Solutions For Parents

Infants » Newborn Development

Four Month Old Won't Go to Other People

Share This Article: On Twitter On Facebook Print


Dear Susan:

Thank you for all your help thus far, but I have another question for you.  I guess being a single mother there are a lot of things that concern me about what affects my little boy. (He is 4-1/2 months old). Recently he has started to show his personality. Part of that, however, is this unwillingness to go to other people at certain times. For instance, when he wakes up and I’m not the face he wakes to, he is disturbed and will cry and cry until he is put into my arms. Also, his Godparents live right upstairs from us and so he knows them and should be used to them by now. However, there is a tendency to hand my son back to me as soon as he starts to cry or fuss. As it stands now, sometimes if one of them is holding him I have to remain in the room so that he can see me or he will cry. Other times he only wants to be held by me. So I wonder if perhaps he only feels secure with me because I am the one who comforts him all the time, or maybe I’m not giving him enough love, attention, and security. Or do all babies go through this? I am very worried that may son is not feeling secure and/or content. Please help.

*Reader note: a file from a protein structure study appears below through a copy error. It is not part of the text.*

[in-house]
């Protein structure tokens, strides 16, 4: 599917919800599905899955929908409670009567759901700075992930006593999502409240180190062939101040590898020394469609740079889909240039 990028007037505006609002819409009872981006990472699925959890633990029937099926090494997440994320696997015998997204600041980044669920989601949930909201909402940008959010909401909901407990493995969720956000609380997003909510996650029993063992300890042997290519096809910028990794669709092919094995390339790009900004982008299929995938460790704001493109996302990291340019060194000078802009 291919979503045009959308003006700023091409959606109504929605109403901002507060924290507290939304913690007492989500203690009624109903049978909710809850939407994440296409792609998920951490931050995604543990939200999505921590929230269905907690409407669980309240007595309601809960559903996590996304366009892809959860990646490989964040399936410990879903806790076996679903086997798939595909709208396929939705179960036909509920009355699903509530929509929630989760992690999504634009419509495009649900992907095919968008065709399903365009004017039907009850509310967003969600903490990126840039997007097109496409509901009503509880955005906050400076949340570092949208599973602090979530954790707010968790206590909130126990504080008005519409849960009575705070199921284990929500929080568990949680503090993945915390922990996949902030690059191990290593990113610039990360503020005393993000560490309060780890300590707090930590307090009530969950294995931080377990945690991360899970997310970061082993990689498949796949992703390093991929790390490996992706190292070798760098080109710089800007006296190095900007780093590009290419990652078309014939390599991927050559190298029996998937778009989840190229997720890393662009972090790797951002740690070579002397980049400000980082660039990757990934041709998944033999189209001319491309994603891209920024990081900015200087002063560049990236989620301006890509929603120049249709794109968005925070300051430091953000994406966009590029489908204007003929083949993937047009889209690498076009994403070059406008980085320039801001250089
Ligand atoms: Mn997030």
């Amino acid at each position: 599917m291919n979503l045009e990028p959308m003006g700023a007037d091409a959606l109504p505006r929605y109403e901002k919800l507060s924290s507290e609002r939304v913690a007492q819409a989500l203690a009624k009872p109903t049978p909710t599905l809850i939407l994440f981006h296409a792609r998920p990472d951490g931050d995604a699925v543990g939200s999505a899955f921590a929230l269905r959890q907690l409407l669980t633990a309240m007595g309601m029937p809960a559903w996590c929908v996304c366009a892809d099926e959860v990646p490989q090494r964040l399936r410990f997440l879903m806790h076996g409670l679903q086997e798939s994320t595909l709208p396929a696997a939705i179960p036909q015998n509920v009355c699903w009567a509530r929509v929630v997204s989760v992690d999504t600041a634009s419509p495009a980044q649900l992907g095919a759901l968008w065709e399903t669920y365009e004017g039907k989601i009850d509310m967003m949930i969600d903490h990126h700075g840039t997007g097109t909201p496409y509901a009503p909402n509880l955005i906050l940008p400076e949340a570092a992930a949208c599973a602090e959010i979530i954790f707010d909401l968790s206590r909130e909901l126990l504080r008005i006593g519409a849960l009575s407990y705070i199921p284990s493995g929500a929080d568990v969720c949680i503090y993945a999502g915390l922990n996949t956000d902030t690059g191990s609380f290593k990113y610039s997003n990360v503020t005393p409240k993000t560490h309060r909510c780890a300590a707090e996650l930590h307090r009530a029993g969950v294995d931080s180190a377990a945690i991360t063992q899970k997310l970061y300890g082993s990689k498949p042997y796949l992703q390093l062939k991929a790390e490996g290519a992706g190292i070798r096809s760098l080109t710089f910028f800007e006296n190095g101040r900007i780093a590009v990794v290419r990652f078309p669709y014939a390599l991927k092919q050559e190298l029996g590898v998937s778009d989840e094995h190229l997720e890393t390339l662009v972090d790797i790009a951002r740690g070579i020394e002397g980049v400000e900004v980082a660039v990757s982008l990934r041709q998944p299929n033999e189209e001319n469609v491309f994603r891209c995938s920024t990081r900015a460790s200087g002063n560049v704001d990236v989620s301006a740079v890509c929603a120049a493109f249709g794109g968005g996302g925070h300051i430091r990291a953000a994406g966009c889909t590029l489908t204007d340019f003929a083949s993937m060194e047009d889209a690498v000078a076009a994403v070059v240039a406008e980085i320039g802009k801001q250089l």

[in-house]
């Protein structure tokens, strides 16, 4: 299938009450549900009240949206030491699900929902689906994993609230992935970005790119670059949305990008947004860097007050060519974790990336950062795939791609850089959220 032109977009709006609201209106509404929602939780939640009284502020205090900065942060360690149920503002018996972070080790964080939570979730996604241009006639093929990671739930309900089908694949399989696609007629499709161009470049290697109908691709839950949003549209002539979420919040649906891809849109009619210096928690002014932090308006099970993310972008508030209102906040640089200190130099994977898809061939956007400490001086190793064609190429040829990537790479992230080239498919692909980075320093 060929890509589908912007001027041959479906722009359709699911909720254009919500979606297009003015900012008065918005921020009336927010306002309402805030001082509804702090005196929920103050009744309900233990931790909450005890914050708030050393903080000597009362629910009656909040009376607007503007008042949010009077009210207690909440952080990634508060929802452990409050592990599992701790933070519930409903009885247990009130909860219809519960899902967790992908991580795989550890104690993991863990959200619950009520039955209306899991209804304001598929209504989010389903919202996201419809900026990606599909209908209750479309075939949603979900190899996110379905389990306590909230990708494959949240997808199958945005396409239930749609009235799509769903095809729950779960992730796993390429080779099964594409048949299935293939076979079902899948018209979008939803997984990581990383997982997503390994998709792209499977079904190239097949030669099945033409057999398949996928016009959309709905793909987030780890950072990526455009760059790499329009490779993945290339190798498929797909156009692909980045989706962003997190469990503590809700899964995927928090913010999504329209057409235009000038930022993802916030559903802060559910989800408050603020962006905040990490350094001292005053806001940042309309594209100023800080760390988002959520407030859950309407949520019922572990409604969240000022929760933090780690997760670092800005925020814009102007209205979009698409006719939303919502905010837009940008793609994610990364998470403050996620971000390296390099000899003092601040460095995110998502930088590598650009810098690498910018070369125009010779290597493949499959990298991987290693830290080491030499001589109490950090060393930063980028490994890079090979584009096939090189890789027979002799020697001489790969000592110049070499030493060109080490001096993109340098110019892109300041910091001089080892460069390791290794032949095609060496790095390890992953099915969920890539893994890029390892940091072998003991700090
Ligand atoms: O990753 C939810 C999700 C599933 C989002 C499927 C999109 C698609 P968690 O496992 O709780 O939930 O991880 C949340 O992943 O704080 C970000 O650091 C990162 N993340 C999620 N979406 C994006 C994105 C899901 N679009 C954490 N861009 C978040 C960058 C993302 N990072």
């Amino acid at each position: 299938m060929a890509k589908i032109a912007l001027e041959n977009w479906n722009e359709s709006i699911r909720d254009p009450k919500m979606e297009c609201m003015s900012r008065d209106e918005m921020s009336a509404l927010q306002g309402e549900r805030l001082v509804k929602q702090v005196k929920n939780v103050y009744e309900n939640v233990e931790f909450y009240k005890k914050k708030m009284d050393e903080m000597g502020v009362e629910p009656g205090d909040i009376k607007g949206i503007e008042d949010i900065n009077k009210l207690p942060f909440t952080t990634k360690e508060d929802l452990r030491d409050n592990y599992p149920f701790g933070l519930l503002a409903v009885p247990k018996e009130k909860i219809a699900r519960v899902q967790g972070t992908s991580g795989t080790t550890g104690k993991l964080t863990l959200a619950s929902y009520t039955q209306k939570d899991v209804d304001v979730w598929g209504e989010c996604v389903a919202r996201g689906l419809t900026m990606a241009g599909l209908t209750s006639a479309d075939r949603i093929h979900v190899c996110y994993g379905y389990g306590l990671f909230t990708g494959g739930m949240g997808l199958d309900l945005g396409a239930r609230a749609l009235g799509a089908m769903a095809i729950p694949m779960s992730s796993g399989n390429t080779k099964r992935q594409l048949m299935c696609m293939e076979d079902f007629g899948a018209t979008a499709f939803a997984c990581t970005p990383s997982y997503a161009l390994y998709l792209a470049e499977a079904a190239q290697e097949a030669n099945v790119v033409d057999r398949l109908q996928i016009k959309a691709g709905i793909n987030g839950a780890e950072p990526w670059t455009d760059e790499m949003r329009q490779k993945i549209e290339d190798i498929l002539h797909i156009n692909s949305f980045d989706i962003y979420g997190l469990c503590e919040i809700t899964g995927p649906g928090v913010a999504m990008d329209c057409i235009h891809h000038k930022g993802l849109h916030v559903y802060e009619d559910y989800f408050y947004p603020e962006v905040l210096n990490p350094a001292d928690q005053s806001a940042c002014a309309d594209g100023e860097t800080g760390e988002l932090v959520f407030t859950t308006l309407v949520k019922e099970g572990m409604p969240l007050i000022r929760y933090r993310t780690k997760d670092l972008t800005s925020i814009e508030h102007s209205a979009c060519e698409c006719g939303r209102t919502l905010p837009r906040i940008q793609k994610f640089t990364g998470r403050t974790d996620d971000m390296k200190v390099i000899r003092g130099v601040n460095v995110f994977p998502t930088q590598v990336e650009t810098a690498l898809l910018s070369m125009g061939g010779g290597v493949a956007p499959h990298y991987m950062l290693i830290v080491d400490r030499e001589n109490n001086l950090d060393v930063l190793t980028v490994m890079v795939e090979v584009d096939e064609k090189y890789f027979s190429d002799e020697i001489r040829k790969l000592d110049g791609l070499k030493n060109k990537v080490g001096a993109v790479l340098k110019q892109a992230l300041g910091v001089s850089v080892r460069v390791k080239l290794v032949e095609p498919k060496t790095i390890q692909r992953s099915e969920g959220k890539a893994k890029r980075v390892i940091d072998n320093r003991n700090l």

Thank you


Dear Samantha

You ar a perfect candidate for an infant toddler mother’s exchange group. Most County Mental Health organizations and Department of Human Services have community health programs that offer such a group. “A Parent Guide: The games Babies Play” is the name of one of my child development tapes which you might like.

The baby is reacting to strangers, but he is a bit young to really get upset by this. Keep passing him off to others, and ignore the crying unless it is excessive or interferes with his eating or sleeping. Reassure him that you’ll be back. By seven to nine month’s babies pitch a fit when separated from their main caregiver, and some babies even do this when there are two parents who share baby care duties. Remember that your baby is showing you his disposition, as well as his temperament, and some babies cry more than others between 4 and 7 months, just because it is a way to communicate.

As you know, crying gets results and a lot of response from adults – and some babies figure this out early and then settle down, while others don’t figure out they benefits of crying as a communication system until later at 7-8 months, and then cry incessantly when they are “left.” Attachment is important, normal and essential to your baby’s peace of mind, but brief separations are also good ways for babies to trust that you will come back. As promised. Thanks for writing.

Susan H. Turben. Ph.D.

Ask Dr. Susan